Protein distribution of Kcnq1, Kcnh2, and Kcne3 potassium channel subunits during mouse embryonic development

Marķa Pilar de Castro
Abstract Voltage-dependent potassium channels consist of a pore-forming ,-subunit, which is modulated by additional ,-ancillary or regulatory subunits. Kcnq1 and Kcnh2 ,-channel subunits play pivotal roles in the developing and adult heart. However, Kcnq1 and Kcnh2 have a much wider expression profile than strictly confined to the myocardium, similar to their putative regulatory Kcne1-5 ,-subunits. At present, the distribution of distinct potassium channel subunits has been partially mapped in adult tissues, whereas almost no information is available during embryonic development. In this study, we report a detailed analysis of Kcnq1, Kcnh2, and Kcne3 protein expression during mouse embryogenesis. Our results demonstrate that Kcnq1 and Kcnh2 are widely distributed. Coexpression of both ,-subunits is observed in a wide variety of organs, such as heart and the skeletal muscle, whereas others display unique Kcnq1 or Knch2 expression. Interestingly, Kcne3 expression is also widely observed in distinct tissue layers during embryogenesis, supporting the notion that an exquisite balance of ,- and ,-subunit expression is required for modulating potassium conductance in distinct organs and tissue layers. © 2006 Wiley-Liss, Inc. [source]

Temperature-sensitive TREK currents contribute to setting the resting membrane potential in embryonic atrial myocytes

Hengtao Zhang
TREK channels belong to the superfamily of two-pore-domain K+ channels and are activated by membrane stretch, arachidonic acid, volatile anaesthetics and heat. TREK-1 is highly expressed in the atrium of the adult heart. In this study, we investigated the role of TREK-1 and TREK-2 channels in regulating the resting membrane potential (RMP) of isolated chicken embryonic cardiac myocytes. At room temperature, the average RMP of embryonic day (ED) 11 atrial myocytes was ,22 ± 2 mV. Raising the temperature to 35°C hyperpolarized the membrane to ,69 ± 2 mV and activated a large outwardly rectifying K+ current that was relatively insensitive to conventional K+ channel inhibitors (TEA, 4-AP and Ba2+) but completely inhibited by tetracaine (200 ,m), an inhibitor of TREK channels. The heat-induced hyperpolarization was mimicked by 10 ,m arachidonic acid, an agonist of TREK channels. There was little or no inwardly rectifying K+ current (IK1) in the ED11 atrial cells. In marked contrast, ED11 ventricular myocytes exhibited a normal RMP (,86.1 ± 3.4 mV) and substantial IK1, but no temperature- or tetracaine-sensitive K+ currents. Both RT-PCR and real-time PCR further demonstrated that TREK-1 and TREK-2 are highly and almost equally expressed in ED11 atrium but much less expressed in ED11 ventricle. In addition, immunofluorescence demonstrated TREK-1 protein in the membrane of atrial myocytes. These data indicate the presence and function of TREK-1 and TREK-2 in the embryonic atrium. Moreover, we demonstrate that TREK-like currents have an essential role in determining membrane potential in embryonic atrial myocytes, where IK1 is absent. [source]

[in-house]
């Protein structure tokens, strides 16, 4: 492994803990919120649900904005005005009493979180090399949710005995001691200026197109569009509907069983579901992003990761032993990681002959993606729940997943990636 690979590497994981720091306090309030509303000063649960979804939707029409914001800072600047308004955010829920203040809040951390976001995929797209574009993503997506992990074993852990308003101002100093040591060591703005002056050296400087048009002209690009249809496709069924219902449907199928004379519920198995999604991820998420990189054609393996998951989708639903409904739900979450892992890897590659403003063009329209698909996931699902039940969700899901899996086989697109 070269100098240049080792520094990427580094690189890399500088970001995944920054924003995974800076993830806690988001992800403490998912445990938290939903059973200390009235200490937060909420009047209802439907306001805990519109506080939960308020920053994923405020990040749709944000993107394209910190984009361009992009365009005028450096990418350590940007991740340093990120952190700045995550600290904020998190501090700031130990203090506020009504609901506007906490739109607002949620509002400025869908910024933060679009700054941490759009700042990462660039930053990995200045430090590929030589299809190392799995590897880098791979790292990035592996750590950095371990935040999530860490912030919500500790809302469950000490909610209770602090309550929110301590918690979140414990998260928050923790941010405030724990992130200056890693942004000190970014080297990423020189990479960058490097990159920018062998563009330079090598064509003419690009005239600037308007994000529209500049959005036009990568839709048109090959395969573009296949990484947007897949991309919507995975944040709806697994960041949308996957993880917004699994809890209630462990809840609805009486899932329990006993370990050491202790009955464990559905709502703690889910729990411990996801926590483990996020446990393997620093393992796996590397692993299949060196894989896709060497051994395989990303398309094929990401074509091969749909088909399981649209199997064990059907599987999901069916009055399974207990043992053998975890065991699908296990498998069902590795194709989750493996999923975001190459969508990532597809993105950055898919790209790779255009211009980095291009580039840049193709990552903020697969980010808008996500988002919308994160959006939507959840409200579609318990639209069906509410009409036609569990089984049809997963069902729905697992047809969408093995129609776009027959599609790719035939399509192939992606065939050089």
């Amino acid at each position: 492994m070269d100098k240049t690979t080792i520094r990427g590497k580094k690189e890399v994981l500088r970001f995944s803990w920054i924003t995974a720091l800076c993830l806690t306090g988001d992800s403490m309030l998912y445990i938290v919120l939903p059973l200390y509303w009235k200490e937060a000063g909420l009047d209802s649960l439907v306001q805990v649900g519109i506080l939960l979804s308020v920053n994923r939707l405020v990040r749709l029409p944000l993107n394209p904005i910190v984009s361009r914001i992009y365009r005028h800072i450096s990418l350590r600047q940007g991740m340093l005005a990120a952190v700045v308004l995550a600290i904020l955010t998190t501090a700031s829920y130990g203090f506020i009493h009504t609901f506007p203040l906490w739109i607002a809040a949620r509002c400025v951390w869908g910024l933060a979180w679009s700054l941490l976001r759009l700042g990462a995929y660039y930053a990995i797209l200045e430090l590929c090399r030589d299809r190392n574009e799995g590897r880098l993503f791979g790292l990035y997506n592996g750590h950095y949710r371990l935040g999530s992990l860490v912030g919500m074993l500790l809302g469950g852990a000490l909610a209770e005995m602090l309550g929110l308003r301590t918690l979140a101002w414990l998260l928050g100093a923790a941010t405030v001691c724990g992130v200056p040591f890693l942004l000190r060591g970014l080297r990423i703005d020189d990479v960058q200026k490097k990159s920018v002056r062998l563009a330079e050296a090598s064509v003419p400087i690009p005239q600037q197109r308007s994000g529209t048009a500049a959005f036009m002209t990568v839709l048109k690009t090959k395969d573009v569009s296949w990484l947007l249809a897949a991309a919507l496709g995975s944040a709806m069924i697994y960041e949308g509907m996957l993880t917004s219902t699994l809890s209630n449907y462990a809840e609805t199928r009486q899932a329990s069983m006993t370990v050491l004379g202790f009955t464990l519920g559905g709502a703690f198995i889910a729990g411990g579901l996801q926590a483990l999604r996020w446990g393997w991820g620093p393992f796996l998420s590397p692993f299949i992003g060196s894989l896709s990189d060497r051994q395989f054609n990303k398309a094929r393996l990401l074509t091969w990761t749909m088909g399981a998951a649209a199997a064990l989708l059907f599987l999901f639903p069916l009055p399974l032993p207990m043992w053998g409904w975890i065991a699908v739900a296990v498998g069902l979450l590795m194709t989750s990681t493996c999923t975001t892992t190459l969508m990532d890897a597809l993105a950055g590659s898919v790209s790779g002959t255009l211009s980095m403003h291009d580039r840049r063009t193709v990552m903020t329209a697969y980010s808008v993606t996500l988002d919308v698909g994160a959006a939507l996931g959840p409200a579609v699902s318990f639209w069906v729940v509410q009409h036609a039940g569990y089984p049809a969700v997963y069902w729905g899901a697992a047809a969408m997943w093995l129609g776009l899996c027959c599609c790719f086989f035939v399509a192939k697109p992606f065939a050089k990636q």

Expression pattern of neuronal and skeletal muscle voltage-gated Na+ channels in the developing mouse heart

Volker Haufe
In the mammalian heart, a variety of voltage-gated Na+ channel transcripts and proteins have been detected. However, little quantitative information is available on the abundance of each transcript during development, or the contribution of TTX-sensitive Na+ channels to the cardiac sodium current (INa). Using competitive and real-time RT-PCR we investigated the transcription of six Na+ channels (Nav1.1,Nav1.6) and the ,1 subunit during mouse heart development. Nav1.5 was predominantly expressed in the adult heart, whereas the splice variant Nav1.5a was the major Na+ channel isoform in embryonic hearts. The TTX-resistant Na+ channel transcripts (Nav1.5 and Nav1.5a) increased 1.7-fold during postnatal development. Transcripts encoding TTX-sensitive Na+ channels (Nav1.1,Nav1.4) and the ,1 subunit gradually increased up to fourfold from postnatal day (P)1 to P126, while the Nav1.6 transcript level remained low and constant over the same period. In adults, TTX-sensitive channel mRNA accounted for 30,40% of the channel pool in whole-heart preparations (Nav1.3 > Nav1.4 > Nav1.2 , Nav1.1 , Nav1.6), and 16% in mRNA from isolated cardiomyocytes (Nav1.4 > Nav1.3 > Nav1.2 > Nav1.1 > Nav1.6). Confocal immunofluorescence on ventricular myocytes suggested that Nav1.1 and Nav1.2 were localized at the intercalated disks and in the t tubules. Nav1.3 labelling predominantly produced a diffuse but strong intracellular signal. Nav1.6 fluorescence was detected only along the Z lines. Electrophysiological recordings showed that TTX-sensitive and TTX-resistant Na+ channels, respectively, accounted for 8% and 92% of the INa in adult ventricular cardiomyocytes. Our data suggest that neuronal and skeletal muscle Na+ channels contribute to the action potential of cardiomyocytes in the adult mammalian heart. [source]